“So, there are a few boys from when I was younger that are now in the first-team at their respective clubs. There is also Elliott Bennett who plays for Blackburn Rovers and Tommy Elphick who is down at Huddersfield Town.
“There was a lot of good boys and we had a relatively young team. I am very pleased that all of them are still doing well now.”
Did you ever think that you would go down the National League route or did you think you’d follow a similar route to Dunk, Cook etc?
“I got awarded my professional contract early and since then I was with the first team at the end of that season when I was 18.
“I believe I’m still one of the youngest goalkeepers to have started a league game for Brighton and I genuinely believed that I would be playing League One football and maybe even the Championship one day.
“I then began to realise that there is just so much competition when you want to play at those levels. It’s really difficult to keep up with that level and unfortunately, Brighton didn’t work out that well and that’s when I started to think about the more realistic route of the National League.
“At the end of my last year at Brighton, I went on loan at Leyton Orient and I didn’t accept the permanent deal with them as I would’ve been number two to the first-team goalkeeper who I believe to have been Jamie Jones.
“That’s when I decided that I need more minutes and I knew that the National League route could provide that for me.”
Going down the National League route wasn’t so bad for you as you spent seven years at Dover. What was your favourite memory down at The Crabble Stadium?
“There are a lot of good memories that I had down at Dover. It was a very successful seven years for myself and the club to reach the highest point that the club has ever reached with the promotion from the National League South.
“We started to finish consistently in the top eight and we even got into the play-offs. I had a very good time down there and last year was a little tricky when the manager got sacked who had been very successful down there.
“It was a big change and we went from going part-time to full-time so the structure of the whole club changed.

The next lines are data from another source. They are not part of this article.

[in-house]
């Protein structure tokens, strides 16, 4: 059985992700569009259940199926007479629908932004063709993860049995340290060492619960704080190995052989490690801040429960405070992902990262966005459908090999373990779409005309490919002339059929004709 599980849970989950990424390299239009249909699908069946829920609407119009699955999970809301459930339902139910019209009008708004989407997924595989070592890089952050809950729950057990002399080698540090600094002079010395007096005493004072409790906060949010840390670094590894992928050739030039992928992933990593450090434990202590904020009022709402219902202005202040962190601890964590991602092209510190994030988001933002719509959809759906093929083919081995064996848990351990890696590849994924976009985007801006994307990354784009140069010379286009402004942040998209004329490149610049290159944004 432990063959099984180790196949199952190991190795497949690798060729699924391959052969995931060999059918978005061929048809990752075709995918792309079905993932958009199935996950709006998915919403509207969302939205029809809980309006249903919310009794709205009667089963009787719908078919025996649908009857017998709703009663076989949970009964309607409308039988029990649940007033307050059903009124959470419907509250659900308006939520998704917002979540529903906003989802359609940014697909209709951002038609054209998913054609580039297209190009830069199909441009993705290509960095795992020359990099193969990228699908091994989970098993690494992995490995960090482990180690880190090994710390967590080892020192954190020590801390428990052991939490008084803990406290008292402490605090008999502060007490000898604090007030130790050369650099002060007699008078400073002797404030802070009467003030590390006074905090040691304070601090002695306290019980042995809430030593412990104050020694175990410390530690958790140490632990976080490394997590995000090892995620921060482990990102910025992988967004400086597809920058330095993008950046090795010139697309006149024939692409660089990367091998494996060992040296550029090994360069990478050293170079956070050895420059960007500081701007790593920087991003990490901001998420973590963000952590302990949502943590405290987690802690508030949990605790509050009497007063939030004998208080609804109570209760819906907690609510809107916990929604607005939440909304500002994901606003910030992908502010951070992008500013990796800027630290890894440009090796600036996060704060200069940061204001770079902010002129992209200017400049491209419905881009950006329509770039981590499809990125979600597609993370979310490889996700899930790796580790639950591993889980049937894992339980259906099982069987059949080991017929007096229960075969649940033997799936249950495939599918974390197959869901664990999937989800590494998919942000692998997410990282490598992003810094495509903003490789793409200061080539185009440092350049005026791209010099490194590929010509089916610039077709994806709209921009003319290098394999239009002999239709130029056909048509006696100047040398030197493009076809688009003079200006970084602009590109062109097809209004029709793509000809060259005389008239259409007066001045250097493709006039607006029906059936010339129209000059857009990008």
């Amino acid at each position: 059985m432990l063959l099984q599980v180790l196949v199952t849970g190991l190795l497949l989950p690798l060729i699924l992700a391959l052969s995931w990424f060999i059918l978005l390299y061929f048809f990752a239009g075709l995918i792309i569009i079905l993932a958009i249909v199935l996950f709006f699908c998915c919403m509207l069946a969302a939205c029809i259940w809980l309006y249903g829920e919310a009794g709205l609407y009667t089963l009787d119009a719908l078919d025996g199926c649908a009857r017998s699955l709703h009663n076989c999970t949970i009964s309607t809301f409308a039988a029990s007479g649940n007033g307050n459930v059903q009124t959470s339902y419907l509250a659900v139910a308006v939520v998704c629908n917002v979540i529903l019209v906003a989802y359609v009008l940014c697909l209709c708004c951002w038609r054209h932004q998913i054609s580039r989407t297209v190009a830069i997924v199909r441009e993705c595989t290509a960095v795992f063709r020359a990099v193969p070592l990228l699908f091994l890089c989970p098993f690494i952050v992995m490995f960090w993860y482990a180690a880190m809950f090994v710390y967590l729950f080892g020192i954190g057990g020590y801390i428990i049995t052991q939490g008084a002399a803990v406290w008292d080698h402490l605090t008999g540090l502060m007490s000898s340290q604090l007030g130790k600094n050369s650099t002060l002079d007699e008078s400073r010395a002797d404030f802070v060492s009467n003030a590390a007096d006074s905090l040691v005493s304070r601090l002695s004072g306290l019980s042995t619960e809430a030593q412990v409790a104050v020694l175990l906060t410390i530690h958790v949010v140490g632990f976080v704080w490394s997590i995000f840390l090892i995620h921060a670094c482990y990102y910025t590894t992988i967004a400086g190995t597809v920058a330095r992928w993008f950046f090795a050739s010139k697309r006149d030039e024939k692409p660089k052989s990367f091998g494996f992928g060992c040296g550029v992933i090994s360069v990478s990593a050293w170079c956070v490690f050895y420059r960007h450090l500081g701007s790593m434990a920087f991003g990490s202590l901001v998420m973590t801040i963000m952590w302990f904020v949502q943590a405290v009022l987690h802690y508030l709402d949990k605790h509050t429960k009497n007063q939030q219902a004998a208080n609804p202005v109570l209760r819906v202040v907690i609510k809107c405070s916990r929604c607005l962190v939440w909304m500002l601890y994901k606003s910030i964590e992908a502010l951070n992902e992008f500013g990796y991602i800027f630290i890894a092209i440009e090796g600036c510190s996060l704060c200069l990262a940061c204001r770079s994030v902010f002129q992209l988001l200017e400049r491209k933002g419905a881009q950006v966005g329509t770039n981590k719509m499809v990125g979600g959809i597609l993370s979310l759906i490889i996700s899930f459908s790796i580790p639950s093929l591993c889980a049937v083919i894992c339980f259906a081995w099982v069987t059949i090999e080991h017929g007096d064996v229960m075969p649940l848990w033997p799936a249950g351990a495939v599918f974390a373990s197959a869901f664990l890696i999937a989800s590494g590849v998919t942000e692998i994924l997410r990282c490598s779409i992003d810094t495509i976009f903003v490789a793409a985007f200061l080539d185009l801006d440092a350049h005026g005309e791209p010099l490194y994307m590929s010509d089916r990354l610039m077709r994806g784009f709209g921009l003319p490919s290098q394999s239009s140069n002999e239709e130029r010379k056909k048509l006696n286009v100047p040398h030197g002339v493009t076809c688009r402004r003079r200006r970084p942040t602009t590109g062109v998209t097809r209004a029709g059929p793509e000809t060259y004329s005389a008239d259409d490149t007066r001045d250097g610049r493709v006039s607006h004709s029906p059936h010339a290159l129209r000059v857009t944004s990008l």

“The year we got promoted was definitely my favourite year there. It was one of the highlights because, in my first year, we got so close in the play-off final when we lost to Salisbury and it was very nice to find ourselves on the winning side not so long after.”
After Dover, you moved to Aldershot Town in the summer of 2019. How did the move first come about?
“In the summer, there were a few offers and Aldershot Town were at the forefront of my mind as soon as I heard that they were interested in me.
“I spoke with Blackers (David Blackmore) when I was on holiday and also with the gaffer (Danny Searle). They told me about everything they were doing in regards to the new season and they both really had a strong feeling that Aldershot Town would remain in the National League which was one of the key criteria for me.
“It felt like a perfect match for me and from times that I played against Aldershot, I really felt the atmosphere from their home fans as an opponent and I always loved playing there. That was a massive influence on my decision to go there.”
In your first season, you’ve flourished at Aldershot Town. There are National League and Aldershot Town fans that are lauding you as one of the best goalkeepers in the league, what is your opinion on that?
“Obviously, people are entitled to their own opinions but all I am focused on is trying to perform the best I can whenever I step out onto the pitch for Aldershot Town.
“Personally, I can’t have too much of an opinion on what fans think of me because I can’t let the positive feedback get to my head and boost my ego. It is important as a professional footballer that you don’t t let that happen and just focus on your game.
“I can feel flattered by the comments but I try not to look too much into them before my games on a Saturday or Tuesday night.”
Are there any hobbies outside of playing football that fans won’t know you do?
“On my day off, I like to work at a school called Summer Hill and I’ve been a member of staff down there for about four years. At Dover, I used to work at the school three times a week but now that I’m less available I’ve had to bring it down to once a week on a Wednesday.
“I’m a Specialised Gains teacher there and we go through football, rugby and cricket seasons. It’s all good fun and I love being down there. I also run a goalkeeping academy in Kent.
“Outside of football, I also love fishing which can be seen as my main escape from Aldershot when I’m not there. If I’m not coaching or playing football, then you’ll always find me fishing and it doesn’t matter if I don’t catch a fish. As long as I have a fishing rod in my hand, I’m happy.”